The current reimbursement model creates perverse incentives that foster the persistence of low-value care. Therefore, to eliminate low-value care, providers and health systems must be willing to move to value-based care and quickly transition to risk-based arrangements in which providers and health systems are responsible for the total cost of care. A necessary element of this transition is the development of an infrastructure supporting this new model. The Optimal Care model has been designed to meet this need.
Optum Care is the national, physician-led, ambulatory care delivery system of Optum, and the Optimal Care model is a key component of its care delivery infrastructure. The fundamental tenet of this program is the rapid transition of high-quality evidence-based medicine (EBM) into daily practice, with the simultaneous goals of improving patient outcomes, eliminating low-value and harmful care, and reducing the cost of care. Historically, the delay from publication of high-quality research to practice implementation is 5 to 10 years. The Optimal Care model is designed to reduce this to 12 weeks. The key components of the program include:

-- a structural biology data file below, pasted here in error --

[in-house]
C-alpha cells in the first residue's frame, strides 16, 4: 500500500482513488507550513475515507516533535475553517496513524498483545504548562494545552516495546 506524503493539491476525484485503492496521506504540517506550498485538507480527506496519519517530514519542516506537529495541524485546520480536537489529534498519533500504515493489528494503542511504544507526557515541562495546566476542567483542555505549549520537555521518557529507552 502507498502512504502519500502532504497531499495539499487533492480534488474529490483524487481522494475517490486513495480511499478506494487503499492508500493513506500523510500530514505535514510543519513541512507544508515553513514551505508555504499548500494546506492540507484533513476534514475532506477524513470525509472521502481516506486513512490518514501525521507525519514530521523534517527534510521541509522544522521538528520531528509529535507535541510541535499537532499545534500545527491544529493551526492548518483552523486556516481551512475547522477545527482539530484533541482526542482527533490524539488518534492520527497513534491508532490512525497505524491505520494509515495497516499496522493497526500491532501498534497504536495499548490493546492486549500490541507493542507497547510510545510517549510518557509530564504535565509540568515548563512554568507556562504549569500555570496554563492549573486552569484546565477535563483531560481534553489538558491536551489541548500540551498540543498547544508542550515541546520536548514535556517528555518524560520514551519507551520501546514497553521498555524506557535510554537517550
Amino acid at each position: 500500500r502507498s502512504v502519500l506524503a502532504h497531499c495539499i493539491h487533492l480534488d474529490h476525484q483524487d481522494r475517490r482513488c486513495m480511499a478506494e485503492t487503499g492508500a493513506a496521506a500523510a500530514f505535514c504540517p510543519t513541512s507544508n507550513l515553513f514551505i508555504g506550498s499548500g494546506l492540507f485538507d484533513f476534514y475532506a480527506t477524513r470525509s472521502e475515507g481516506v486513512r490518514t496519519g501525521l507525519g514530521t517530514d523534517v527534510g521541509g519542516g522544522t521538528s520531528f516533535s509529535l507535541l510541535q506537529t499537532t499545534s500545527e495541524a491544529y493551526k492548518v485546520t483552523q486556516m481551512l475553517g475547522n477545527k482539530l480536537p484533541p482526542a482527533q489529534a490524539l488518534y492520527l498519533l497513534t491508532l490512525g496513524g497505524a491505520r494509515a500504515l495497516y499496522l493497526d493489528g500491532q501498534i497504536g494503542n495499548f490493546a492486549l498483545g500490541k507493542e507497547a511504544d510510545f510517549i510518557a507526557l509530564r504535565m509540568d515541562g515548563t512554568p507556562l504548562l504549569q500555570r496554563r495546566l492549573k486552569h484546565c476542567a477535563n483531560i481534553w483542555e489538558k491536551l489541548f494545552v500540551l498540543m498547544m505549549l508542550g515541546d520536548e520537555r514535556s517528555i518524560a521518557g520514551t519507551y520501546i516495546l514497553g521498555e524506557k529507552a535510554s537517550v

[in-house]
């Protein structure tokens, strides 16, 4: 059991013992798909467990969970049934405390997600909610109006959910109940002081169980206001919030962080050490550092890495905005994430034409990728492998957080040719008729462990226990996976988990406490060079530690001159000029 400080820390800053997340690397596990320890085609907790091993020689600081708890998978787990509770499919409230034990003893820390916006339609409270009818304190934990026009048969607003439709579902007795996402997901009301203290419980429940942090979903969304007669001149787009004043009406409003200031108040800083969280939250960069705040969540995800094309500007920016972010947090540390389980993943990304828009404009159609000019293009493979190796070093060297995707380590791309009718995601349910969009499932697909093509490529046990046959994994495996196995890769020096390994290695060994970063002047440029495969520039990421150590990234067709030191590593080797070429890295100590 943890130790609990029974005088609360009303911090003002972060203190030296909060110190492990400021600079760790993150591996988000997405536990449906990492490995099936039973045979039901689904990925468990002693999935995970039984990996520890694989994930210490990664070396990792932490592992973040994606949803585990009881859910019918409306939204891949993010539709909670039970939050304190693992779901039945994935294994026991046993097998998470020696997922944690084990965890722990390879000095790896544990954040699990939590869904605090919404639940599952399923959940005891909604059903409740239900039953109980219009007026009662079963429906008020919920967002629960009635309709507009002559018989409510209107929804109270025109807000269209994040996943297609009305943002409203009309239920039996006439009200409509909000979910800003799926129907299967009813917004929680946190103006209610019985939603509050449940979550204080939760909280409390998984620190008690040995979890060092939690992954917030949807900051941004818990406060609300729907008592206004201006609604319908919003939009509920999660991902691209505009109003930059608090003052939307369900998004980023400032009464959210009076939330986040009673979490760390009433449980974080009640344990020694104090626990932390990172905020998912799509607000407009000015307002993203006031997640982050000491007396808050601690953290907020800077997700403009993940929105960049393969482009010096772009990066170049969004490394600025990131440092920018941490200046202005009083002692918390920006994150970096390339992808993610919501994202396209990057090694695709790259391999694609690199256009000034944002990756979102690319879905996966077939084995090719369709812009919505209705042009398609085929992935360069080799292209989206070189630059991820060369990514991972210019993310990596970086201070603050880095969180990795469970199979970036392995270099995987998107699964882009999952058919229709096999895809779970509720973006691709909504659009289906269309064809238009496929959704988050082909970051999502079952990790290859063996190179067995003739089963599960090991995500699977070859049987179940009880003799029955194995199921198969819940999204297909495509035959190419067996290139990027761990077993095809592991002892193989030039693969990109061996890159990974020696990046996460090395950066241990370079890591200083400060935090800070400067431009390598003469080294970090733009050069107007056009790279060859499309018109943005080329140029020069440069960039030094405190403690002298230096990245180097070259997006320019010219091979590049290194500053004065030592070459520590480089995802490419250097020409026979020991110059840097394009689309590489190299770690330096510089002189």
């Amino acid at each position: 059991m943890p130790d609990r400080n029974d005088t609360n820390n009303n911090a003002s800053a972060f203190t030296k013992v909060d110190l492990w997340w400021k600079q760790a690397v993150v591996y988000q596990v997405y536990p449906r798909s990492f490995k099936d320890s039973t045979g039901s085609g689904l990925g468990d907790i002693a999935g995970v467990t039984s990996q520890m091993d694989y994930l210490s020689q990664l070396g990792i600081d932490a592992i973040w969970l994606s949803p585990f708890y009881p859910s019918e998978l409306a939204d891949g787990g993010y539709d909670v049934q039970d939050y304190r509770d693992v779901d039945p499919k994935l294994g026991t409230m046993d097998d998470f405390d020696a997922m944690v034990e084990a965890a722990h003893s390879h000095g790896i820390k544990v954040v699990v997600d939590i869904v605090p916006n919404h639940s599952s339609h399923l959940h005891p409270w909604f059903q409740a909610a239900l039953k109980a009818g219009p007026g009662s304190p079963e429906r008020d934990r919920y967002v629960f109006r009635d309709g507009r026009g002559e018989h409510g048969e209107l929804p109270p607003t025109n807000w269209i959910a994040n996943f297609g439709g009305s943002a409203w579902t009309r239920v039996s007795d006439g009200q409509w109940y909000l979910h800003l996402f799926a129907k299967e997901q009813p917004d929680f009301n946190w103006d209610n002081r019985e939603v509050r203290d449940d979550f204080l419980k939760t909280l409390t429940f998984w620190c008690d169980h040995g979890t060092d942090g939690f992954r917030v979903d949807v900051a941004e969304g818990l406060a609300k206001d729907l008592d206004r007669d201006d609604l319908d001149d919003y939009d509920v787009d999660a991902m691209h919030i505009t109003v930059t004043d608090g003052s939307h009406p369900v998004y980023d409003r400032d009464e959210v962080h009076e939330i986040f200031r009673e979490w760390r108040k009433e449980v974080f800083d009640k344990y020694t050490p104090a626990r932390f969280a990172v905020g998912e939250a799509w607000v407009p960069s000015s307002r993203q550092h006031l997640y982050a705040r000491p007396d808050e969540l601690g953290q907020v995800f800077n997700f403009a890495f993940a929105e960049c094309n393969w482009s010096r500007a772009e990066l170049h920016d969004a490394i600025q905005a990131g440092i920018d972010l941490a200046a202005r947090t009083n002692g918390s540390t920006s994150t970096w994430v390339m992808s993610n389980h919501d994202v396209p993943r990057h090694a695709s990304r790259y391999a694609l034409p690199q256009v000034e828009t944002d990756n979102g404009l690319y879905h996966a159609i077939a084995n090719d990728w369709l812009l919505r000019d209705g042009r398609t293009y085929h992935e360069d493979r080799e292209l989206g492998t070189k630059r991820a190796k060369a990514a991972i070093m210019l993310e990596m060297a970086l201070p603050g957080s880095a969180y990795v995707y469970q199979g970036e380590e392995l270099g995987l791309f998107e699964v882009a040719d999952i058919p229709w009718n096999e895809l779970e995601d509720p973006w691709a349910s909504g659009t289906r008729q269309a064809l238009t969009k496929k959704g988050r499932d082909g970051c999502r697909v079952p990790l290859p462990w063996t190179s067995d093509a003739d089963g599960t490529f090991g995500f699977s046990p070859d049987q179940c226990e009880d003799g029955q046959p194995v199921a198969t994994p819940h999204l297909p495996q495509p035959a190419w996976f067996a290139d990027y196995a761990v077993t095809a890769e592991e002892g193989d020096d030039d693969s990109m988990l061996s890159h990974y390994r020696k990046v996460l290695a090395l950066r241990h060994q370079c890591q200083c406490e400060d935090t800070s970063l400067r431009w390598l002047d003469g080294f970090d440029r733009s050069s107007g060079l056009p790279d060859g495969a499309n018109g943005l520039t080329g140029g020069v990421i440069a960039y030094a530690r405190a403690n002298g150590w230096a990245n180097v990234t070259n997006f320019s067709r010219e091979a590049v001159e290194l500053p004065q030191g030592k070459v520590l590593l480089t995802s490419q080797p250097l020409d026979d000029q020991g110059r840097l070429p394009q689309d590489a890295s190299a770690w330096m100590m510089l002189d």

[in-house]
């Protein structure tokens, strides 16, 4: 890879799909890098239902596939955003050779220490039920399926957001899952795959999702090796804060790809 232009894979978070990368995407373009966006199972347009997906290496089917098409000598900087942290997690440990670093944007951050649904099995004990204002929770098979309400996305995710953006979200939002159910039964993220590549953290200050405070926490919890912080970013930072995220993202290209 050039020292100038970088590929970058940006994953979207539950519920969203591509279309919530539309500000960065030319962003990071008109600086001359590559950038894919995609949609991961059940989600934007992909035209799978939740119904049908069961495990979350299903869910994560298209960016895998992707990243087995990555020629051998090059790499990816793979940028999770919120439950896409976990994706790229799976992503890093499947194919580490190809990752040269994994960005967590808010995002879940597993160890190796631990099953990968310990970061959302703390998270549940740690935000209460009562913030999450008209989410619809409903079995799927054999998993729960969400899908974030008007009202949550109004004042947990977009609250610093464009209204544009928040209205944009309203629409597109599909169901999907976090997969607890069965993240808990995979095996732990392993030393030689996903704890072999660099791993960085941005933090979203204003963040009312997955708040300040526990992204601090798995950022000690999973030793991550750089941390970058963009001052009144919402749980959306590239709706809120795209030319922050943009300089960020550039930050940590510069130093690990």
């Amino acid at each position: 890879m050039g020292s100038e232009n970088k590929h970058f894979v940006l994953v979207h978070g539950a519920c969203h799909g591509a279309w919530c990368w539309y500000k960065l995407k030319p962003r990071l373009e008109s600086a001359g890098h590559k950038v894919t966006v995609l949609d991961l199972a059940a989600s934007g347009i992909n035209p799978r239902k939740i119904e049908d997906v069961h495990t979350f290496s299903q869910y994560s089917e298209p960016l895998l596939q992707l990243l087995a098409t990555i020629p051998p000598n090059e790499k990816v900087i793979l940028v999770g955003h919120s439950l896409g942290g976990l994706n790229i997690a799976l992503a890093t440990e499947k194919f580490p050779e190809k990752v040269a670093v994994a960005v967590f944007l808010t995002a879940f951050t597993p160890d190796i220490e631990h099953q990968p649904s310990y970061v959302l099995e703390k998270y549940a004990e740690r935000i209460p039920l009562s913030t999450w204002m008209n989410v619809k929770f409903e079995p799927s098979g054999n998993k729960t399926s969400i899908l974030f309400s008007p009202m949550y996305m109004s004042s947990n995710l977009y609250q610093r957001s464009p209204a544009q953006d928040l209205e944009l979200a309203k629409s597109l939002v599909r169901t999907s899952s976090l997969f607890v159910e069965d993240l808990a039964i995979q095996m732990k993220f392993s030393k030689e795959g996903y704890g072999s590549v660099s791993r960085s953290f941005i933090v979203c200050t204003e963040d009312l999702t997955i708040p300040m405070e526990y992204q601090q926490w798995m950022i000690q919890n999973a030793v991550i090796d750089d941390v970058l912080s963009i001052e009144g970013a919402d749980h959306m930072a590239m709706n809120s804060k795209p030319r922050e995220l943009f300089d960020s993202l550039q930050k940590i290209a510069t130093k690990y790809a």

The implementation of Optimal Care is not without its challenges.
Part of the challenge also lies outside of the medical group. Most health plan benefit designs are not specifically oriented to align incentives around decreasing the total cost of care. For example, lower patient coinsurance (or shared savings) for optimal care decisions would serve to better align patients with their providers around the choice of high-value care, the best-performing providers, and the most efficient sites of service. Additionally, health systems must be willing to shift tests and procedures to the least expensive site of service with equivalent outcomes and patient safety. More innovative benefit designs are beginning to move to reference-based pricing and service line capitation, both of which will compel providers and health systems to focus on lowering the total cost of care. The Optimal Care model supports providers on this journey.